Will: Zoë is my long-time collaborator. After doing innumerable music videos together, we’ve developed a certain short-hand for when we’re on set. We scouted extensively before the shoot and did a few rough storyboards to make sure we were lockstep before descending into the various stations in which we filmed. When selecting angles, we paid close attention to the protagonist’s increasingly anxious point of view, and tried to underscore that emotional descent visually. Likewise, the camera work became more and more frenetic as the heroine became more and more unhinged.
Besides Zoe’s excellent work on set, the color grade was really key to giving the film the dark, forboding look I was after.
FERNTV: Briefly explain the casting process for the lead role in the film and what was Trieste Kelly Dunn that made her win the role?
Will: Much like Zoë, I’ve known Trieste for a long time. She’s also an alumnus of the University of North Carolina School of the Arts, so the casting process was extremely easy. We wrote it with Trieste in mind, and then were obviously thrilled when she liked it and was willing to spend a few weekends with me running up and down subway
FERNTV: Can you explain why there is such a demand for short horror films in film festivals than ever before and how you can portray so much in such a small period of time?
Will: I think a short film can either be built from a single scene / turning point or it can be structured more as a complete narrative. A complete narrative can be tricky as it can feel like too much is packed into a short format, and that it would be better served by the feature format. I think horror works well in a short film, because you can generate those emotions quickly, effectively and realistically without making the audience feel jerked around. We trimmed in the edit until we felt we were leaving in only the moments we needed to get a feeling for the character’s starting point before focusing on her descent in the body of the film.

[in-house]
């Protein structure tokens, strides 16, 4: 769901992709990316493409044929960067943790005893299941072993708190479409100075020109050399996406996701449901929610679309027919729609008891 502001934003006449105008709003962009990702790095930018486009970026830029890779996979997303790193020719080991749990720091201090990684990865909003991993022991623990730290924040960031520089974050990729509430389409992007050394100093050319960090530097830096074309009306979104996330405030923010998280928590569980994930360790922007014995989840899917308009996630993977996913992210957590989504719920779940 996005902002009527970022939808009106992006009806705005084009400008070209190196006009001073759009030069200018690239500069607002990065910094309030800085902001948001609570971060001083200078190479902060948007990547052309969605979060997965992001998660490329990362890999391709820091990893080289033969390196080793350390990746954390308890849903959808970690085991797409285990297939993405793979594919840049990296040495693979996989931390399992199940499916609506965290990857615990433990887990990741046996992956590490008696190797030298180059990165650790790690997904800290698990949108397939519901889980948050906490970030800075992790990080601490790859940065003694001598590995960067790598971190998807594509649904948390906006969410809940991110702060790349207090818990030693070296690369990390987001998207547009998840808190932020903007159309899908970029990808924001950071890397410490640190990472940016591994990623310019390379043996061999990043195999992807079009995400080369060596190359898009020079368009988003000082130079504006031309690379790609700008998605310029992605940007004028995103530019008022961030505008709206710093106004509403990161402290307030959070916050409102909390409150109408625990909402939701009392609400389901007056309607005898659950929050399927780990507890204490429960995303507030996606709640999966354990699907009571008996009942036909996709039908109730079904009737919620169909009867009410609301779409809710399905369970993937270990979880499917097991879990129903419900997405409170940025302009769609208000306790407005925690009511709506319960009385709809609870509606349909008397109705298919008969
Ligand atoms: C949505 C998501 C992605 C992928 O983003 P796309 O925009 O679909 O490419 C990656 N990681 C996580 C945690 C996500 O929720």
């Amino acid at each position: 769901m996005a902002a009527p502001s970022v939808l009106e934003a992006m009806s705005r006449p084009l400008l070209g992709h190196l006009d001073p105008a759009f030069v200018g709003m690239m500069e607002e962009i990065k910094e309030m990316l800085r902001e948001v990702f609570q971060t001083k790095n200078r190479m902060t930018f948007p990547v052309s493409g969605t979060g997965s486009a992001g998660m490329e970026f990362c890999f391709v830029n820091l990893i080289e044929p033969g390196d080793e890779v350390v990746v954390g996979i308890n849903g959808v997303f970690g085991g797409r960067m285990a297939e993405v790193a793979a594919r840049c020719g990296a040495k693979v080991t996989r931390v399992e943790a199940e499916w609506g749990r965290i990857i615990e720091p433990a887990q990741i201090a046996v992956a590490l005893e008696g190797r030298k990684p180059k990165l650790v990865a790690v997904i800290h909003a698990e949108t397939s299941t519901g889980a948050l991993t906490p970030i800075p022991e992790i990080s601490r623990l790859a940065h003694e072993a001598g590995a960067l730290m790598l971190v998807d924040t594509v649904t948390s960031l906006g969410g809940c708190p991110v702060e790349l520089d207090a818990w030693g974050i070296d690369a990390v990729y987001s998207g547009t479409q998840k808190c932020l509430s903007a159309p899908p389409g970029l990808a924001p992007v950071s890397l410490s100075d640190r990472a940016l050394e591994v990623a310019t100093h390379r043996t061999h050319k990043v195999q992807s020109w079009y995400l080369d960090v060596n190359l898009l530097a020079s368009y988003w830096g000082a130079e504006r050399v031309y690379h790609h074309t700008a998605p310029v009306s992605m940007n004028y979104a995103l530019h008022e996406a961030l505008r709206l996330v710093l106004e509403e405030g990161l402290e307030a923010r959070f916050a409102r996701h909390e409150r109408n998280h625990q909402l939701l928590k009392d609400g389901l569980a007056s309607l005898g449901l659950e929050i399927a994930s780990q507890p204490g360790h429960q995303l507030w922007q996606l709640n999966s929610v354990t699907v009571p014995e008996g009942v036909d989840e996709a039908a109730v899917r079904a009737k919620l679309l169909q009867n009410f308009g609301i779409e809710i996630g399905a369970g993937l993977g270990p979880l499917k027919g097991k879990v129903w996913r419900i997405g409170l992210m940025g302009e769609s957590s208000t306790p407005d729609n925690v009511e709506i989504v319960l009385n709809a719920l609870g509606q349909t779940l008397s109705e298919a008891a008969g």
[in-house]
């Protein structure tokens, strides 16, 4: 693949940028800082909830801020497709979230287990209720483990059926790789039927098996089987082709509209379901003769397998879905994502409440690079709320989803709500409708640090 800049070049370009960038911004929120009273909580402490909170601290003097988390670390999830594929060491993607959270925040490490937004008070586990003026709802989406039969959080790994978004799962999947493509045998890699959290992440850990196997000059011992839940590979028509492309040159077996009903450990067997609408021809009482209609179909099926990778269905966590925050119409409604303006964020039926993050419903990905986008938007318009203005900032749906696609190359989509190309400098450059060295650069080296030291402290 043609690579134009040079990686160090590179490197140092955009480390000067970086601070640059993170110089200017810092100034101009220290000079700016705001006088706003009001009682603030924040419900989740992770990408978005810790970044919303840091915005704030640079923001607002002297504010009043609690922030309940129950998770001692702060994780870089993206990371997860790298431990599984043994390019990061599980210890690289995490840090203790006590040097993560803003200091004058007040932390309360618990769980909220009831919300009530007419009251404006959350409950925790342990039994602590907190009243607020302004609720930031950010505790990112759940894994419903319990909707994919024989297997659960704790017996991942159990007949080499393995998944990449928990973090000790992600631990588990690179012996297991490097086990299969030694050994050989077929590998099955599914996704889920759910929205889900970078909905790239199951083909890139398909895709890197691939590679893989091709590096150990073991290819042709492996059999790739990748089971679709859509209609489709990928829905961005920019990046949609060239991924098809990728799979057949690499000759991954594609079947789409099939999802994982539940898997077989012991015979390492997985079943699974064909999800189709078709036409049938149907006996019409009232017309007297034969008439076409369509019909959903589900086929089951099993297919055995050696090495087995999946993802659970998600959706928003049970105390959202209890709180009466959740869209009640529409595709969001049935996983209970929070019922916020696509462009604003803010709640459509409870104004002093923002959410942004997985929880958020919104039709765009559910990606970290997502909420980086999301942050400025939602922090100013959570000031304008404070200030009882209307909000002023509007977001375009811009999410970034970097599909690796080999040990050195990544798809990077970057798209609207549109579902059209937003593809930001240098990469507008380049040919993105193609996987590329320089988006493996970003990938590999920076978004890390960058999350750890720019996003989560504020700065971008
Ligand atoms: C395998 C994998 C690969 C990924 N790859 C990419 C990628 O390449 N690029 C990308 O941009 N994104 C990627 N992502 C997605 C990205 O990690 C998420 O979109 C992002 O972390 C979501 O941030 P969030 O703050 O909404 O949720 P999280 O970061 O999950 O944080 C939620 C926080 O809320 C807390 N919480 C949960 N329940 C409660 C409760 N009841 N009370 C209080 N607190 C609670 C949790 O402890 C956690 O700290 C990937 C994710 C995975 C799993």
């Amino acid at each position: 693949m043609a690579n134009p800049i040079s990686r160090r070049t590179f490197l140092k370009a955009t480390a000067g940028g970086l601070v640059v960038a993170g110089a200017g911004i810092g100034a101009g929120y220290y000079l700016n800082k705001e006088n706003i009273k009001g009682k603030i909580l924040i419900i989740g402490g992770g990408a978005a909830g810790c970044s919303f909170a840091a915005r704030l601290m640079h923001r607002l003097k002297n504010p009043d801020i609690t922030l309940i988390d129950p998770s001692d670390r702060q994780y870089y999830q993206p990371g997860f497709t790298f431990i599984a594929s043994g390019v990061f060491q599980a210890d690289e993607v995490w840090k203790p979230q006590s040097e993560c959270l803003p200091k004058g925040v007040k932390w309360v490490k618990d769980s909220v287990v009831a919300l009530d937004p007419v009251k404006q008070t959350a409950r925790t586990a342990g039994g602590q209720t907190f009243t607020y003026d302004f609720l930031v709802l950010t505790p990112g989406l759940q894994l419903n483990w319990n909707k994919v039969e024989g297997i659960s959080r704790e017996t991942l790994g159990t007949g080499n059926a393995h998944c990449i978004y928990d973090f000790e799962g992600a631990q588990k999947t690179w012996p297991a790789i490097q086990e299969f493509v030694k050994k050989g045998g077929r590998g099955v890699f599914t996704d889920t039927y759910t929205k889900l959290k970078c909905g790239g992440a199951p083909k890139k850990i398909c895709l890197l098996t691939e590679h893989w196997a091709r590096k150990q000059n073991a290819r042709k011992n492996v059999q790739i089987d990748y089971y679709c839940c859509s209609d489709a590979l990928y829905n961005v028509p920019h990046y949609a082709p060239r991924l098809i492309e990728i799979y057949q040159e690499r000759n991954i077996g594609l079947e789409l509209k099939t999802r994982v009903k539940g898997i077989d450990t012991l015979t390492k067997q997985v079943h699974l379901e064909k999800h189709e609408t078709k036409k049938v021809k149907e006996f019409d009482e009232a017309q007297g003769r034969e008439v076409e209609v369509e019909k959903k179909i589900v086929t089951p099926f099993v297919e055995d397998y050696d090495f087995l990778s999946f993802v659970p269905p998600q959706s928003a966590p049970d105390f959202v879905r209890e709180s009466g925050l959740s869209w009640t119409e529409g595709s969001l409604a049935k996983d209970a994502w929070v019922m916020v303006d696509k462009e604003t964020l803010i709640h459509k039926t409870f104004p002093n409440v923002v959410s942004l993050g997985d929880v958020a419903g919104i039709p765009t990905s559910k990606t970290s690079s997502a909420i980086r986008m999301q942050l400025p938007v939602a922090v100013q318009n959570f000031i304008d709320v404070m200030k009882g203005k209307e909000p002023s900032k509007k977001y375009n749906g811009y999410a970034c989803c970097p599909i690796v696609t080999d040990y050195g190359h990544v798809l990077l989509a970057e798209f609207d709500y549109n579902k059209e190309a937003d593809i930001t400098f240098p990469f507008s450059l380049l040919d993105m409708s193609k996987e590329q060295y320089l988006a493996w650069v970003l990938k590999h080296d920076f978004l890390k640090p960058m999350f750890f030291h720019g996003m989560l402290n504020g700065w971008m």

FERNTV: You have attended the screenwriter’s lab in Sundance. Can you tell us what sticks out in your mind about this experience?
Will: The Sundance Lab is ground-zero for imposter’s syndrome as you’re surrounded by such incredibly smart, talented and successful people. That said, it was a wonderful experience for my writing partner and me. We got great input and guidance on the feature script we’re developing (entitled DUST) and it was actually the Lab that encouraged me to make something more narrative (as opposed to music videos) during the lead-up to the feature film.
FERNTV: Can you comment on anxiety and do you feel that most people who live in urban areas experience this the most?
Will: Coming from a rural area in the South, I was probably going to be nervous in NYC no matter what, but I’ve been prone to anxiety my whole life. I could theorize for hours/days about why, but I think something about the incessant pace of New York—the very thing that makes it so exciting and attractive—can also generate a fair amount of anxiety. That and the subway can be a shrieking hellscape of sound!
FERNTV: In what film is your favourite subway scene and why?
Will: I’m going to go with JACOB’S LADDER because it portrays the subway in such a beautifully macabre way, and THE FRENCH CONNECTION, because it’s got this incredible energy and sense of play.